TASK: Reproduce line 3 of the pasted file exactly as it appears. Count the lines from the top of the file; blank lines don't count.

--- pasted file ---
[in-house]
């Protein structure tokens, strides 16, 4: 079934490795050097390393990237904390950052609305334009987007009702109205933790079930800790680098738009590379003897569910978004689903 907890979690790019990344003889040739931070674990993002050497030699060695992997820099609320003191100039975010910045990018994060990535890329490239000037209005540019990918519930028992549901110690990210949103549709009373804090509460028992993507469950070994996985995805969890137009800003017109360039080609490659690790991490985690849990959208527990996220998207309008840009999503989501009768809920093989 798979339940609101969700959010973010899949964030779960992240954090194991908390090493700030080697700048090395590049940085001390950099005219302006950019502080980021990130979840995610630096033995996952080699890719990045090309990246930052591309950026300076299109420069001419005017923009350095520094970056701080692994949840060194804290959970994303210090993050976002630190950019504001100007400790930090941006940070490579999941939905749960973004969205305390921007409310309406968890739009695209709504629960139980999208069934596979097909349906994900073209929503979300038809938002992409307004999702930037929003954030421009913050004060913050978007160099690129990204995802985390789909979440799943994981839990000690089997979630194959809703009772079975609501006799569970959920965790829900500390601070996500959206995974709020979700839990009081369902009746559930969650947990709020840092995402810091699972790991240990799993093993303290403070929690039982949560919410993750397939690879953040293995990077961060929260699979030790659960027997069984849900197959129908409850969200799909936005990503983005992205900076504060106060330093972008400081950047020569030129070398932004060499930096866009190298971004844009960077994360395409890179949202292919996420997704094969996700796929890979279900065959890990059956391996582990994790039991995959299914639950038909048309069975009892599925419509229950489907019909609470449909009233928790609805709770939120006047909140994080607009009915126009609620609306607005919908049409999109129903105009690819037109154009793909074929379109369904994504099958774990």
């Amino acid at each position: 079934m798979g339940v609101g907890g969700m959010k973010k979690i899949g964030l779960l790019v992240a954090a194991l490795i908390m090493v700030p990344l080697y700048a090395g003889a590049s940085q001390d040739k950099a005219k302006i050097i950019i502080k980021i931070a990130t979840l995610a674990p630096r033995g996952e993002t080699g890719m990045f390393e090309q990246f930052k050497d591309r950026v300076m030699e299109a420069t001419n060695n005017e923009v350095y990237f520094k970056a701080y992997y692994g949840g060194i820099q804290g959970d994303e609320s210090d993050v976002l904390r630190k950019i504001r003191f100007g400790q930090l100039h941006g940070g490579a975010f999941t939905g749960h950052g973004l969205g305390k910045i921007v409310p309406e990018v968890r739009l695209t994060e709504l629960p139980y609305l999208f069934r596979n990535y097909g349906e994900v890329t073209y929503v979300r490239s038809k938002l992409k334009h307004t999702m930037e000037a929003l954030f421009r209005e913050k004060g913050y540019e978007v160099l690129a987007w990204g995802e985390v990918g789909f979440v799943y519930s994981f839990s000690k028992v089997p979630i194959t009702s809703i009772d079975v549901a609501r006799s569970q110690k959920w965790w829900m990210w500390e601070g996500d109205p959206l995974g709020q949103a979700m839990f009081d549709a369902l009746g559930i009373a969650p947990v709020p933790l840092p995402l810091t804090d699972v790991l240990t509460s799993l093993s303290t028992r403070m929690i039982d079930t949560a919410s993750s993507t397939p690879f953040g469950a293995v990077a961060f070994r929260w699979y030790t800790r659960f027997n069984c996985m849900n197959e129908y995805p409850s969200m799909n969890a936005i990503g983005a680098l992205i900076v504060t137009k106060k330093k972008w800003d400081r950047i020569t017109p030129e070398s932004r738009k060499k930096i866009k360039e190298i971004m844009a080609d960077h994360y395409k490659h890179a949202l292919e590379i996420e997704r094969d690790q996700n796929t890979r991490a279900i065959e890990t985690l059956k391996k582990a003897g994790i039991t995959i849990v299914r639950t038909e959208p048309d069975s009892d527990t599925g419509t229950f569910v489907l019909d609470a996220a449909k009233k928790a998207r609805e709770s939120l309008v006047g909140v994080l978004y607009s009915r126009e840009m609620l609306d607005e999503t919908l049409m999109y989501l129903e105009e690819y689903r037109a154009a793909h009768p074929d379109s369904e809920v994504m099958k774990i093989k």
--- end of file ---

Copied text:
């Amino acid at each position: 079934m798979g339940v609101g907890g969700m959010k973010k979690i899949g964030l779960l790019v992240a954090a194991l490795i908390m090493v700030p990344l080697y700048a090395g003889a590049s940085q001390d040739k950099a005219k302006i050097i950019i502080k980021i931070a990130t979840l995610a674990p630096r033995g996952e993002t080699g890719m990045f390393e090309q990246f930052k050497d591309r950026v300076m030699e299109a420069t001419n060695n005017e923009v350095y990237f520094k970056a701080y992997y692994g949840g060194i820099q804290g959970d994303e609320s210090d993050v976002l904390r630190k950019i504001r003191f100007g400790q930090l100039h941006g940070g490579a975010f999941t939905g749960h950052g973004l969205g305390k910045i921007v409310p309406e990018v968890r739009l695209t994060e709504l629960p139980y609305l999208f069934r596979n990535y097909g349906e994900v890329t073209y929503v979300r490239s038809k938002l992409k334009h307004t999702m930037e000037a929003l954030f421009r209005e913050k004060g913050y540019e978007v160099l690129a987007w990204g995802e985390v990918g789909f979440v799943y519930s994981f839990s000690k028992v089997p979630i194959t009702s809703i009772d079975v549901a609501r006799s569970q110690k959920w965790w829900m990210w500390e601070g996500d109205p959206l995974g709020q949103a979700m839990f009081d549709a369902l009746g559930i009373a969650p947990v709020p933790l840092p995402l810091t804090d699972v790991l240990t509460s799993l093993s303290t028992r403070m929690i039982d079930t949560a919410s993750s993507t397939p690879f953040g469950a293995v990077a961060f070994r929260w699979y030790t800790r659960f027997n069984c996985m849900n197959e129908y995805p409850s969200m799909n969890a936005i990503g983005a680098l992205i900076v504060t137009k106060k330093k972008w800003d400081r950047i020569t017109p030129e070398s932004r738009k060499k930096i866009k360039e190298i971004m844009a080609d960077h994360y395409k490659h890179a949202l292919e590379i996420e997704r094969d690790q996700n796929t890979r991490a279900i065959e890990t985690l059956k391996k582990a003897g994790i039991t995959i849990v299914r639950t038909e959208p048309d069975s009892d527990t599925g419509t229950f569910v489907l019909d609470a996220a449909k009233k928790a998207r609805e709770s939120l309008v006047g909140v994080l978004y607009s009915r126009e840009m609620l609306d607005e999503t919908l049409m999109y989501l129903e105009e690819y689903r037109a154009a793909h009768p074929d379109s369904e809920v994504m099958k774990i093989k």